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Global Go To Think Tank Index (GGTTI) 2020 launched                    111,75 Think Tanks across the world ranked in different categories.                SDPI is ranked 90th among “Top Think Tanks Worldwide (non-US)”.           SDPI stands 11th among Top Think Tanks in South & South East Asia & the Pacific (excluding India).            SDPI notches 33rd position in “Best New Idea or Paradigm Developed by A Think Tank” category.                SDPI remains 42nd in “Best Quality Assurance and Integrity Policies and Procedure” category.              SDPI stands 49th in “Think Tank to Watch in 2020”.            SDPI gets 52nd position among “Best Independent Think Tanks”.                           SDPI becomes 63rd in “Best Advocacy Campaign” category.                   SDPI secures 60th position in “Best Institutional Collaboration Involving Two or More Think Tanks” category.                       SDPI obtains 64th position in “Best Use of Media (Print & Electronic)” category.               SDPI gains 66th position in “Top Environment Policy Tink Tanks” category.                SDPI achieves 76th position in “Think Tanks With Best External Relations/Public Engagement Program” category.                    SDPI notches 99th position in “Top Social Policy Think Tanks”.            SDPI wins 140th position among “Top Domestic Economic Policy Think Tanks”.               SDPI is placed among special non-ranked category of Think Tanks – “Best Policy and Institutional Response to COVID-19”.                                            Owing to COVID-19 outbreak, SDPI staff is working from home from 9am to 5pm five days a week. All our staff members are available on phone, email and/or any other digital/electronic modes of communication during our usual official hours. You can also find all our work related to COVID-19 in orange entries in our publications section below.    The Sustainable Development Policy Institute (SDPI) is pleased to announce its Twenty-third Sustainable Development Conference (SDC) from 14 – 17 December 2020 in Islamabad, Pakistan. The overarching theme of this year’s Conference is Sustainable Development in the Times of COVID-19. Read more…       FOOD SECIRITY DASHBOARD: On 4th Nov, SDPI has shared the first prototype of Food Security Dashboard with Dr Moeed Yousaf, the Special Assistant to Prime Minister on  National Security and Economic Outreach in the presence of stakeholders, including Ministry of National Food Security and Research. Provincial and district authorities attended the event in person or through zoom. The dashboard will help the government monitor and regulate the supply chain of essential food commodities.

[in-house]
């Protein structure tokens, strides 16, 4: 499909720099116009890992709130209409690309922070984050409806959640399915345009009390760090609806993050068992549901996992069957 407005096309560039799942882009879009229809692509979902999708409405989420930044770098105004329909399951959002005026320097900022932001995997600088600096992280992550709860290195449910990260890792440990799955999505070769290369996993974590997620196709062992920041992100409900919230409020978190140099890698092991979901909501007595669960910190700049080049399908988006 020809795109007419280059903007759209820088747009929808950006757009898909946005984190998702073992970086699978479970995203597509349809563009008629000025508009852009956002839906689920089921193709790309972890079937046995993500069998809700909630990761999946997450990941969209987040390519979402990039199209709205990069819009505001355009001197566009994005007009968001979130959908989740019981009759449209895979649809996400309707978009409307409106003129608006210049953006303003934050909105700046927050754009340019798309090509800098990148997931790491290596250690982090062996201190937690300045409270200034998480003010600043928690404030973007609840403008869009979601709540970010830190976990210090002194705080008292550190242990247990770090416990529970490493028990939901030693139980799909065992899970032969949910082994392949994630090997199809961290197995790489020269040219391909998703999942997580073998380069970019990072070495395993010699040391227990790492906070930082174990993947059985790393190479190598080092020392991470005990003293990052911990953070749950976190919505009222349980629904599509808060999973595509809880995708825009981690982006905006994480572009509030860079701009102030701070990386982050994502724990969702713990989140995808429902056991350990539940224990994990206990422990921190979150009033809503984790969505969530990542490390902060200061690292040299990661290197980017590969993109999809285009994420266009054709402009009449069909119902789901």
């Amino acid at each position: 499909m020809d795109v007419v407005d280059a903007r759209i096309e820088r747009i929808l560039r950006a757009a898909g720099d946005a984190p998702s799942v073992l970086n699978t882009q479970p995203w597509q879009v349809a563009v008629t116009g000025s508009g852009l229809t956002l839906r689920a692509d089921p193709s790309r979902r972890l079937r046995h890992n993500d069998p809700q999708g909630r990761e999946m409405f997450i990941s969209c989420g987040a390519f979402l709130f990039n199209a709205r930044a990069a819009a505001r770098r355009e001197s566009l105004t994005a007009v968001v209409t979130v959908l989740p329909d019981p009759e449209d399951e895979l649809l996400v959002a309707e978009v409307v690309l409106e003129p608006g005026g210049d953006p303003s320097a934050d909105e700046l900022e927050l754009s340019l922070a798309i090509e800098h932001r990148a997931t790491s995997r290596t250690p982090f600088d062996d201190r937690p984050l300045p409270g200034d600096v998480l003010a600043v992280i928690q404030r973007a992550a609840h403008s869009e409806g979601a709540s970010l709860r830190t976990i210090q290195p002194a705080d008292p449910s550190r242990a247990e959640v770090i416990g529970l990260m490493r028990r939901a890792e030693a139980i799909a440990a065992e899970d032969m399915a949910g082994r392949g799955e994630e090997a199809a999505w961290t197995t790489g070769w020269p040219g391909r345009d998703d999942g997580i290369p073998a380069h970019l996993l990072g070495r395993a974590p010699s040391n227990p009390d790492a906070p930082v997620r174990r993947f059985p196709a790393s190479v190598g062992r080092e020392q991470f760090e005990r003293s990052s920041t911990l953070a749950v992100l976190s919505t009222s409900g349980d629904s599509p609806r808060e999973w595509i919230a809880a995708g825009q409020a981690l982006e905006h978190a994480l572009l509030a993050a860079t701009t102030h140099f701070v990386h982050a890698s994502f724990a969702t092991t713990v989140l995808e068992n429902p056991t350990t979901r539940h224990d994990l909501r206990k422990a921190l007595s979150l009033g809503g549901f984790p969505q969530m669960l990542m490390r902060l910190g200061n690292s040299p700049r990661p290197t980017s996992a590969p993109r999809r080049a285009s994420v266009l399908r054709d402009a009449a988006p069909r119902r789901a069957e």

Number of Downlaods: 35

Published Date: Jan 1, 2004

Regional Initiatives (Institutional, Human, Organizational) Required to Implement the Agreements on Technical Barriers to Trade (TBT), and on the Application of Sanitary and Phytosanitary Measures (SPS) and their ProvisionsShaheen (W-87)

Rafi Khan and Sadia Haider